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"All Harry Reid acknowledged was that for those Americans still blinded by bigotry, his language and skin color made it easier for them to see him as "acceptable." /"Reid learned these beliefs and attitudes from his sphere of family, friends, and colleagues, and unfortunately they continue to be taught to the next generation."

The discontinuity of these two statements--the first acknowledging that Sen. Reid's remarks were analytically acute; the second chastising him for "beliefs" that earlier are taken as the object of his analysis--implicates Ms. Scott in the very incoherence pervading public discussion of race that she otherwise rightly laments. Though intrinsically speculative, Sen. Reid's calculation of President Obama's natural and strategic advantages as an emergent 'candidate of color' accord with any sensible person's survey of American politics. That our politics, like our society, are so deplorably and transparently shallow, backward, and degrading renders Sen. Reid's commentary an error of political, not necessarily moral, judgment.

And so, what's teachable in this moment? First, the history, methodology, and logic of code-switching. Second, the blindspots of multiculturalism, which hasn't found a way of celebrating difference without allowing it to effect real differences. Third, the inability of even our most seasoned public commentators to think critically, discriminating one kind of "offensive" remark on race (e.g., Trent Lott's celebration of hard-line segregationist and unreconstructed racist Strom Thurmond) from another (Harry Reid's remarks). Fourth, the continuing entrapment of Pres. Obama in the framework of racialized politics to which his predecessors were relatively immune. And, finally, the continued debasement of political discourse, primarily by right-wing politicians and their media fellow travelers, but also inadvertently by those who respond to these moments from the left without rising to their deepest social and intellectual challenges.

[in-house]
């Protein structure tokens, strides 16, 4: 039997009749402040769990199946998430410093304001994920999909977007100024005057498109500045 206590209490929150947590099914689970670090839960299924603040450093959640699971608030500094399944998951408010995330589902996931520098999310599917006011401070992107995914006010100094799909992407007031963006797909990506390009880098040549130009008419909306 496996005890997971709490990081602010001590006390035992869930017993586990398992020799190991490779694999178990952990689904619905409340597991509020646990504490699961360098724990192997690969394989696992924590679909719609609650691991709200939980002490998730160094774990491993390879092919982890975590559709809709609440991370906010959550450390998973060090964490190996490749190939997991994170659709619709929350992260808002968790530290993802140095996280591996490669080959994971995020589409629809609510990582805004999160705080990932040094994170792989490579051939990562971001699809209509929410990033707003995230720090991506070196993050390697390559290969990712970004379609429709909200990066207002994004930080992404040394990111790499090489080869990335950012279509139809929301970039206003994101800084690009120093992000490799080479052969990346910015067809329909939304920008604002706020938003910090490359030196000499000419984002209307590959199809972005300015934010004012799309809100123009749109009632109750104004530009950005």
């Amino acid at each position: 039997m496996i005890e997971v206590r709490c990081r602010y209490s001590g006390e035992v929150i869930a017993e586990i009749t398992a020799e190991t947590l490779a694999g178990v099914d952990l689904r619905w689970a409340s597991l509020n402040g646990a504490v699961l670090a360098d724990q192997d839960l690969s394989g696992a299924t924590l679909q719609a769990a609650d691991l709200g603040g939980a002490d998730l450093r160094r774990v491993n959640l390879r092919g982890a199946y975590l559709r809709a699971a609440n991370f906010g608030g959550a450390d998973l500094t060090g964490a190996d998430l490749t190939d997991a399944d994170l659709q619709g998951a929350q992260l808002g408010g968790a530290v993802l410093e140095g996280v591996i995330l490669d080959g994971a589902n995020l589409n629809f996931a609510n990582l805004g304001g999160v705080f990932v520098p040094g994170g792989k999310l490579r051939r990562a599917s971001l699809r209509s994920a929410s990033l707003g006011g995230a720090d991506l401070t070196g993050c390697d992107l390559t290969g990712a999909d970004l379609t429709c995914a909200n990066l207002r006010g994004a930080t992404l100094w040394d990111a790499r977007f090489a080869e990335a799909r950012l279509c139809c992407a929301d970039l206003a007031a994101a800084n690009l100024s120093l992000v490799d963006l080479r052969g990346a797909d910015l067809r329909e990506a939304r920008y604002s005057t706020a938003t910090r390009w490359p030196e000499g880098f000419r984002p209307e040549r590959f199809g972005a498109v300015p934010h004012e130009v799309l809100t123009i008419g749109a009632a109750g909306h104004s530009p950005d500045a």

Posted by: kbenston | January 12, 2010 5:09 PM
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I'll just comment on the notion of good, spoken English. I don't care if someone is from West Virginia, Harlem, Albuquerque, or wherever. If they can't speak decent standard English, I wouldn't hire him or her, nor would I vote for anyone with that shortcoming either.

Posted by: Curmudgeon10 | January 12, 2010 5:01 PM
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I was watching CNN last night, subject as above, where a Georgetown Prof mentioned that kudos were to go to President Obama for marrying a darker-skin African-American (than himself). It wasn't until that moment that I realized Mrs. Obama, in fact, has a darker complexion than her husband. Prior to that I saw a well-bred,well educated, accomplished woman who is a wonderful role model and superb First Lady. Oh, and she happens to be Black. I guess race will be the issue du jour as long as we want it to be. I'm all for embracing diversity. But, the world's imperfect. I think that we do more harm than good by giving unartful language more attention than it deserves. Make it a teachable moment and move on. Americans are better than that. Let's set the bar higher, not lower, or soon we'll be tripping over it.

Posted by: kmldc1 | January 12, 2010 4:49 PM